Through years of experience helping businesses and other organizations address this question, The Natural Step Canada has learned that it has to be about more than saving paper, recycling, car-sharing, bicycle lockers, and turning off the lights—as important as those things are. They are necessary (to walk the talk), but not nearly enough to really engage people.

The effort has to touch the organization’s core business. This includes its products, services, business partners, and relationships with clients. People have to feel that by doing their job—doing the business of the business—they are contributing to positive change and their efforts are stepping stones toward something greater. This is when employees know that senior leadership has bought into sustainability and that the organization has made an authentic commitment to move toward sustainability. They begin to believe that their personal values are genuinely reflected in the values of the organization.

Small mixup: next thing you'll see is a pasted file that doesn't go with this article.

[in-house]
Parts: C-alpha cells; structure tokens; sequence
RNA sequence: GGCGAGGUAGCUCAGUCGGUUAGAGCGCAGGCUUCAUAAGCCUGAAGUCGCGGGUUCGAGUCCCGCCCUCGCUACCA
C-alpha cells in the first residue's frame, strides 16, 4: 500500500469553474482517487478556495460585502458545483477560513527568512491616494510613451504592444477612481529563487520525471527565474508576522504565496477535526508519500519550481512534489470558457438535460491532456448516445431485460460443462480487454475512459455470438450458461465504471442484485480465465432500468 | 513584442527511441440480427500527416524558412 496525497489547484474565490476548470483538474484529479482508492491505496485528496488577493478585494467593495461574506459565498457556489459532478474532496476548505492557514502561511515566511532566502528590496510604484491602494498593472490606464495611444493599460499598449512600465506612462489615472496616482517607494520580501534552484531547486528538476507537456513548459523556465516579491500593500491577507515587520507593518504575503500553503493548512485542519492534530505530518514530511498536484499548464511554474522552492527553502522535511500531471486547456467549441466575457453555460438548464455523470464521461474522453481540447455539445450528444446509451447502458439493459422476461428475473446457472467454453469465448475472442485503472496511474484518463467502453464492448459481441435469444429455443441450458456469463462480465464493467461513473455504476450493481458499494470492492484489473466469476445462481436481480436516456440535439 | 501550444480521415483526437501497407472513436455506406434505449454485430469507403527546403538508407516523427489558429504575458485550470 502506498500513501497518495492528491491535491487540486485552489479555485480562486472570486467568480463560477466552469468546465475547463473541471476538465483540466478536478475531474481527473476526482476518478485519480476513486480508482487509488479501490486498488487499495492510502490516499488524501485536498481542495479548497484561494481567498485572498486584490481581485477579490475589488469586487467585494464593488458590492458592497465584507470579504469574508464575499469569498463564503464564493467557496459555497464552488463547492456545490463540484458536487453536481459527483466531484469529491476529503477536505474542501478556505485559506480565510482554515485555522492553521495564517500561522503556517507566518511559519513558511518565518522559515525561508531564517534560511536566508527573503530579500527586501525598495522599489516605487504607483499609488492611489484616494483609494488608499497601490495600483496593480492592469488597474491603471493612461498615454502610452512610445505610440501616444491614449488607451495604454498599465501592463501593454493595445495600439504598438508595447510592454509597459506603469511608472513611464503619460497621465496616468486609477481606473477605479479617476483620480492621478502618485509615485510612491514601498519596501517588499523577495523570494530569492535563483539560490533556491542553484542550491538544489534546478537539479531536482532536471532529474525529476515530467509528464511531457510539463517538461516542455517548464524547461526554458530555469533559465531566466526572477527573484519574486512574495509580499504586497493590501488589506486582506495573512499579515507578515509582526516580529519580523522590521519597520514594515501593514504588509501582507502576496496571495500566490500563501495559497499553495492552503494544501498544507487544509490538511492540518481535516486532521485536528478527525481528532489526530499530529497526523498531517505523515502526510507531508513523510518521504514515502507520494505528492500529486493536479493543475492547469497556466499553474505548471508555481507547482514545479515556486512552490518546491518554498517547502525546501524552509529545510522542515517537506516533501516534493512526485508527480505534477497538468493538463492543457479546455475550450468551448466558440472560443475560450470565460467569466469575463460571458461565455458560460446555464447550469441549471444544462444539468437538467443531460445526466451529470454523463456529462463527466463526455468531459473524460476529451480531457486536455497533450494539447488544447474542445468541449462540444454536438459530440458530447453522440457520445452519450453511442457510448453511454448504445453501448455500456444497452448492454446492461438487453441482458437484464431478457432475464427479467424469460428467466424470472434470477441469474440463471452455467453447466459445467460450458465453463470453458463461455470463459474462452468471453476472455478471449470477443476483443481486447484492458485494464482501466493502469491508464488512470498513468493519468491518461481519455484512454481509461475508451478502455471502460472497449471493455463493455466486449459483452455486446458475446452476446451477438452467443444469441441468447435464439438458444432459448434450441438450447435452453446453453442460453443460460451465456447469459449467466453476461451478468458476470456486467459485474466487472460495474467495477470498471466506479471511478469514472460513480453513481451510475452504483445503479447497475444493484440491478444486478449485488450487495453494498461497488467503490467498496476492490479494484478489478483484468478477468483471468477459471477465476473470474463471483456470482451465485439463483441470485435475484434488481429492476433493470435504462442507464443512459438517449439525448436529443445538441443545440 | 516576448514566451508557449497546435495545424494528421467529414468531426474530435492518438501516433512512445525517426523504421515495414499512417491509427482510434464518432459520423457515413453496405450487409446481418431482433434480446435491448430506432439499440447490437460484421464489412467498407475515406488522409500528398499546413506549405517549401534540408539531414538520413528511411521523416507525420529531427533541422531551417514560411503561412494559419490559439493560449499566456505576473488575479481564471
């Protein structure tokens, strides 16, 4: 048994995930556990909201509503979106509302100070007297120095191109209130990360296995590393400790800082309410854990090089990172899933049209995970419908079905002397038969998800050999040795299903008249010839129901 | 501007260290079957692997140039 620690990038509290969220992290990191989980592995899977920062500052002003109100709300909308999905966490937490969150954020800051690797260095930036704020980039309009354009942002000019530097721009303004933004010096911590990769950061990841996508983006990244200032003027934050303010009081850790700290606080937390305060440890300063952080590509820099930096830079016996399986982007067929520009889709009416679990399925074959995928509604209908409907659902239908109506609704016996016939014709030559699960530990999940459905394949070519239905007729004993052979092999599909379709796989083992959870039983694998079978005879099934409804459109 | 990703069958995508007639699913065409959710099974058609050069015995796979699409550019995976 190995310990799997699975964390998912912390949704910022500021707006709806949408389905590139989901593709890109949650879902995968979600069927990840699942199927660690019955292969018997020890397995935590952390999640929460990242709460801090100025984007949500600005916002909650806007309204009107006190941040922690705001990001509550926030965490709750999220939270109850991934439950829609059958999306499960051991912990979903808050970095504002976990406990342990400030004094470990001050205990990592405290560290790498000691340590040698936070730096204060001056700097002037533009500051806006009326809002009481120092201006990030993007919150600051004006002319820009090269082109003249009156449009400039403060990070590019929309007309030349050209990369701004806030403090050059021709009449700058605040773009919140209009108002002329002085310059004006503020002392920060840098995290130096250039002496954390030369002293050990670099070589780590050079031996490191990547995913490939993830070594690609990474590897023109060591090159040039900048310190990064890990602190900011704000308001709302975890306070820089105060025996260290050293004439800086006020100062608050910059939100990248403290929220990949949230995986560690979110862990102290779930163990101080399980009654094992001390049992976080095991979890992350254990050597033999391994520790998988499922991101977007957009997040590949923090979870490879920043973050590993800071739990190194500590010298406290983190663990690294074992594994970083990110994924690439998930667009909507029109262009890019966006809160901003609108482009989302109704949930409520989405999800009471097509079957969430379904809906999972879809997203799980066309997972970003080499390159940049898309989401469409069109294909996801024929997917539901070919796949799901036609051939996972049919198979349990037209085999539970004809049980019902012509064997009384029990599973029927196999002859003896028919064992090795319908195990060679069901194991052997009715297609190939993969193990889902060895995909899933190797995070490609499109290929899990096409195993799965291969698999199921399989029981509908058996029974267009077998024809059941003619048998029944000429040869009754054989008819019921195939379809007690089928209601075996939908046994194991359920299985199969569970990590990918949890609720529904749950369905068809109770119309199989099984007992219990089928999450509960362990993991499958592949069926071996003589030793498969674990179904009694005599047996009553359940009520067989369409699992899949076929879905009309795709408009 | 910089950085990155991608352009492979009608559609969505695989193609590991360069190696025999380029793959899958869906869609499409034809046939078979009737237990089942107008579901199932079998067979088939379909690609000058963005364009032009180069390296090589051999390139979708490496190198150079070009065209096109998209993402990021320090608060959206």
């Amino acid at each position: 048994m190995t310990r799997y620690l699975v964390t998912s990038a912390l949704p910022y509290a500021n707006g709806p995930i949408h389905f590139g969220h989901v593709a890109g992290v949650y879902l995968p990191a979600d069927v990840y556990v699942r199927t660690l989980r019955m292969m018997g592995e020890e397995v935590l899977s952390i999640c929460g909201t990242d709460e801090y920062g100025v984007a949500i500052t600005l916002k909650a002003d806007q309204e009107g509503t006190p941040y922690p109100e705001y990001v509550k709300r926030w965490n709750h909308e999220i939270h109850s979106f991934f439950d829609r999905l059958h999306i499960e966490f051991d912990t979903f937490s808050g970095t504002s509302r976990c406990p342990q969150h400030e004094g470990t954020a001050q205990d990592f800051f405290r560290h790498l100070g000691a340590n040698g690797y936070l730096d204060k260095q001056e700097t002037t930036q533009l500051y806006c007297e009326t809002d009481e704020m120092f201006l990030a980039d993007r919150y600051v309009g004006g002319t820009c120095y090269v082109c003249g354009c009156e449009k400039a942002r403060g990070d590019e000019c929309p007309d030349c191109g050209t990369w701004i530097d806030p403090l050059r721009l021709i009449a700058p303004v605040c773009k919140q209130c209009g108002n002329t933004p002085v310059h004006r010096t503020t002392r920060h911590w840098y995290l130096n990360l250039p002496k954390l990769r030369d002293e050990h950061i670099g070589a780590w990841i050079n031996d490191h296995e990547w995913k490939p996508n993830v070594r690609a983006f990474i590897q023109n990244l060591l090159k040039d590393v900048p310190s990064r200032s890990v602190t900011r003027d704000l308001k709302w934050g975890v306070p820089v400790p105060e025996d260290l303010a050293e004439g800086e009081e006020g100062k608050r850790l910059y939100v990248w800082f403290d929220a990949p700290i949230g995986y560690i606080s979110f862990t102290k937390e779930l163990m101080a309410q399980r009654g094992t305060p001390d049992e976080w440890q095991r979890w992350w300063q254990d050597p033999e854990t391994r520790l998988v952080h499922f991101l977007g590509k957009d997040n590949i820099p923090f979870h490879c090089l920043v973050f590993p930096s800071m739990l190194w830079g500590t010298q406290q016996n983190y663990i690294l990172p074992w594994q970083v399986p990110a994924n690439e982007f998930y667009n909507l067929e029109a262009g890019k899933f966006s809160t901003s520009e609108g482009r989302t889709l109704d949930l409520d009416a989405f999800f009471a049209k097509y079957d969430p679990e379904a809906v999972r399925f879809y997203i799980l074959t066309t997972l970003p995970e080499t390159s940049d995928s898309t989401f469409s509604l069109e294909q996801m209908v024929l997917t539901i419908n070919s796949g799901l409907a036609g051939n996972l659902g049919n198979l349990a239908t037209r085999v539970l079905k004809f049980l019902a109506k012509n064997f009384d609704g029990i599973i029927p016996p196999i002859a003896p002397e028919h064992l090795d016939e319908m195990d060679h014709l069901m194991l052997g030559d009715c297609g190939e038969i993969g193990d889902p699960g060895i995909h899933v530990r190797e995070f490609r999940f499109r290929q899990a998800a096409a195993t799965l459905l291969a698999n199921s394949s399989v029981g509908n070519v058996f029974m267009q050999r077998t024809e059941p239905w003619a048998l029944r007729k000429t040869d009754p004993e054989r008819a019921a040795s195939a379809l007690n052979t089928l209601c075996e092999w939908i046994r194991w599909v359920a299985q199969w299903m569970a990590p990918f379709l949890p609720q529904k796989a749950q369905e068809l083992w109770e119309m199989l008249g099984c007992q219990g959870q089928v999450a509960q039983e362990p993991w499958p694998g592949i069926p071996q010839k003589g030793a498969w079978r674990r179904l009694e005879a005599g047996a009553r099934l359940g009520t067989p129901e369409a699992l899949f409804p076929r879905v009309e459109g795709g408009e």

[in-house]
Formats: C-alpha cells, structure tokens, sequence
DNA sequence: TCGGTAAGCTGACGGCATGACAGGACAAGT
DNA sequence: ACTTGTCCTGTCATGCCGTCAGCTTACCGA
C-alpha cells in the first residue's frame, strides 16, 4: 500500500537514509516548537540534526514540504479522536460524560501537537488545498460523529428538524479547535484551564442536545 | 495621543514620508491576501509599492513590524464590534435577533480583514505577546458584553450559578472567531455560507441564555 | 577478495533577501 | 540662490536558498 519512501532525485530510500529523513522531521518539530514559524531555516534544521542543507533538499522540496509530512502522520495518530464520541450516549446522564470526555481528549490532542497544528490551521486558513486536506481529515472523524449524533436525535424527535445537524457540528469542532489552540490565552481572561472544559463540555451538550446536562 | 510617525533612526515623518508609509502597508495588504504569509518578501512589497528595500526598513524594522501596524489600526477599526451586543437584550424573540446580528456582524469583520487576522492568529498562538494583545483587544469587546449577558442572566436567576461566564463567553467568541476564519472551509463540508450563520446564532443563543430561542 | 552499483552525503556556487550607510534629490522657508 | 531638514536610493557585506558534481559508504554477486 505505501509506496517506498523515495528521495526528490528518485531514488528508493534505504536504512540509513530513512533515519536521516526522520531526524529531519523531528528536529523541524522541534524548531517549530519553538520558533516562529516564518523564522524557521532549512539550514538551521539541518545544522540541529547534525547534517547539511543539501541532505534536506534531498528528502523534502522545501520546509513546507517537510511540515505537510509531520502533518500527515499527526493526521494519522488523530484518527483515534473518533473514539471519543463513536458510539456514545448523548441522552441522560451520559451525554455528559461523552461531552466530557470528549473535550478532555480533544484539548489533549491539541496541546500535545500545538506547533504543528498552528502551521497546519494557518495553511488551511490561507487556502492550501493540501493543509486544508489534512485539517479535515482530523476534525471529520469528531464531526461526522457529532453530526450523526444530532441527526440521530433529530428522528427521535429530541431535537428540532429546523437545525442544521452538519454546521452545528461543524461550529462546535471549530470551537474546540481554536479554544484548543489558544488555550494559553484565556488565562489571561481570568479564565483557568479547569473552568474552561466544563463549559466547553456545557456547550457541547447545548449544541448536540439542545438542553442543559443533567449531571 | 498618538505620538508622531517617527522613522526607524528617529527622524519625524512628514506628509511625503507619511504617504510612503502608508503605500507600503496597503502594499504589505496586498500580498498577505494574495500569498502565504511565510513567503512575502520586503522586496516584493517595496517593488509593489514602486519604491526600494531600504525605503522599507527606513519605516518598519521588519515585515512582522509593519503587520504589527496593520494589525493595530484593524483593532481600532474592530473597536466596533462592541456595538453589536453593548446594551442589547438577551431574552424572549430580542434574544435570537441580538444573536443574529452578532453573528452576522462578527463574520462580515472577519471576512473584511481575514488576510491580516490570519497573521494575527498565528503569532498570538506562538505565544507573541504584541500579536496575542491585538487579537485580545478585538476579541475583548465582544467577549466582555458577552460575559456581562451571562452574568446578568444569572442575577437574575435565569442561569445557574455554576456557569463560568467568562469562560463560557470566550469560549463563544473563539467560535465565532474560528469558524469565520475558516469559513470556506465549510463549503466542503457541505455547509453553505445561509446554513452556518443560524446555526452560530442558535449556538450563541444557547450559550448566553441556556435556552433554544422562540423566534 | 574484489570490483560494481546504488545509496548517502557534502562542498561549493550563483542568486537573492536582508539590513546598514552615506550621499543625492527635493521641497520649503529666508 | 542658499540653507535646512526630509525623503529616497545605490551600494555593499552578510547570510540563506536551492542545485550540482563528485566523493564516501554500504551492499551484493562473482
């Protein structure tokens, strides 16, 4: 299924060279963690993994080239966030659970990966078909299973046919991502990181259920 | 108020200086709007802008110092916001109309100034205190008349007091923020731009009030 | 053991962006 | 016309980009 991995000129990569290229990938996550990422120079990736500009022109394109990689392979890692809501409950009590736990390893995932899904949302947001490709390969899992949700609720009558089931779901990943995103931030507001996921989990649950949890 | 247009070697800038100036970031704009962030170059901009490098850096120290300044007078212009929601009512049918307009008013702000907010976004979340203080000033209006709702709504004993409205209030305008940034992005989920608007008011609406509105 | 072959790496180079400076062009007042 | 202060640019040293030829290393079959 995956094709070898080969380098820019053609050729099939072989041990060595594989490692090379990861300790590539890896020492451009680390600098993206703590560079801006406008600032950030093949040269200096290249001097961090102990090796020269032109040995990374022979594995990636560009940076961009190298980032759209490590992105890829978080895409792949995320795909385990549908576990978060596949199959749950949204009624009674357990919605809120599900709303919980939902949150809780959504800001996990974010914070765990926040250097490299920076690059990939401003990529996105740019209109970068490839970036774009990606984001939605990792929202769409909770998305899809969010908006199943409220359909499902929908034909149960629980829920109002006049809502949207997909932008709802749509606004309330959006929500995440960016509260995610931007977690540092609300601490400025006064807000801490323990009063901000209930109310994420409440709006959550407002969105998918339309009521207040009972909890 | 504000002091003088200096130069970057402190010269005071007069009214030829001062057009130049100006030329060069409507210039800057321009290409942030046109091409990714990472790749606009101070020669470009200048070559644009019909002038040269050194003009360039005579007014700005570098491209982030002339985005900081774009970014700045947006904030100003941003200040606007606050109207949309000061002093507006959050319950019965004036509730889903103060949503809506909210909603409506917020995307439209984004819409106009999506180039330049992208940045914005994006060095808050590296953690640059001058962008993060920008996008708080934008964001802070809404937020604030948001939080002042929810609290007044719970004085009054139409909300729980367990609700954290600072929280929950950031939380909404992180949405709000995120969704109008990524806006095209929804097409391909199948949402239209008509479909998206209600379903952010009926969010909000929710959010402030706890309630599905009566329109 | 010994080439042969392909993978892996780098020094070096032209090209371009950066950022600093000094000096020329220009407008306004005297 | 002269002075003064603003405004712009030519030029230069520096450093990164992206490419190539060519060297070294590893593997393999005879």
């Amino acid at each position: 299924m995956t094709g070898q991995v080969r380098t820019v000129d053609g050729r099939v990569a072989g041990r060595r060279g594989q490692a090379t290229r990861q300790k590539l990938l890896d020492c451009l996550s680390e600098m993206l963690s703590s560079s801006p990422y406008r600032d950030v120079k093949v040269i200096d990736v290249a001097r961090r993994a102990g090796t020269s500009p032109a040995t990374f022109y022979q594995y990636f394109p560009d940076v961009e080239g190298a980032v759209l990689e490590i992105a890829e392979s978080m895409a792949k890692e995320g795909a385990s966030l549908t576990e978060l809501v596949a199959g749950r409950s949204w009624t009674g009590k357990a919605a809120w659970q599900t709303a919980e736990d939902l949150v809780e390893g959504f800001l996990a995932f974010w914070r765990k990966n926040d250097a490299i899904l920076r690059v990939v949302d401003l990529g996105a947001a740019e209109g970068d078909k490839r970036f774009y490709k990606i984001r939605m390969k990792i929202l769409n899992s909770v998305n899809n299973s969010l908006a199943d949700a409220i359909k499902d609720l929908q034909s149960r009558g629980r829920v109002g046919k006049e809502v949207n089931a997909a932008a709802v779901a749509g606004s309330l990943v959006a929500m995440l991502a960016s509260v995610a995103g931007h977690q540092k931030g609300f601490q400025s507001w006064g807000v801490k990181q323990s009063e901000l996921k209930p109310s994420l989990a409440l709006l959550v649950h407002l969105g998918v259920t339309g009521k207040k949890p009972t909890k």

This is as true for the finance sector as any other. Efforts to green operations are great and important, but the biggest potential lies in meaningfully engaging and empowering your team to innovate new products, services, and business relationships. Businesses must create financial instruments to bring about a more sustainable world.

To do this, a compelling vision of the organization in a sustainable future is vital. More than just a broad, aspirational statement (though those are important too, for communications sake), the vision must be a detailed description of a future state that staff can understand. This helps acknowledge that the organization is not there yet, but that it is reachable. It must help them understand the gap between today and that future vision, so they can see the role that they can play in bridging that gap.

One example I shared with the group was from our experience with Nike. Sustainability efforts took a big step forward when the company became focused on product design and innovation, through a design ethos that became known as Nike Considered. This shifted the sustainability focus from the periphery of the organization to its core and helped align Nike’s innovation culture with sustainability.

The innovation goals that became the guiding “North Star” for Nike Considered helped engage their designers—a group that was not as engaged in earlier sustainability efforts, which were mostly about reducing the company’s negative environmental and social impacts. The employee engagement benefits of becoming “a little less bad” or even “significantly less bad” are limited. Aspiring to some great big goals was much more in line with the “Just Do It” culture at Nike.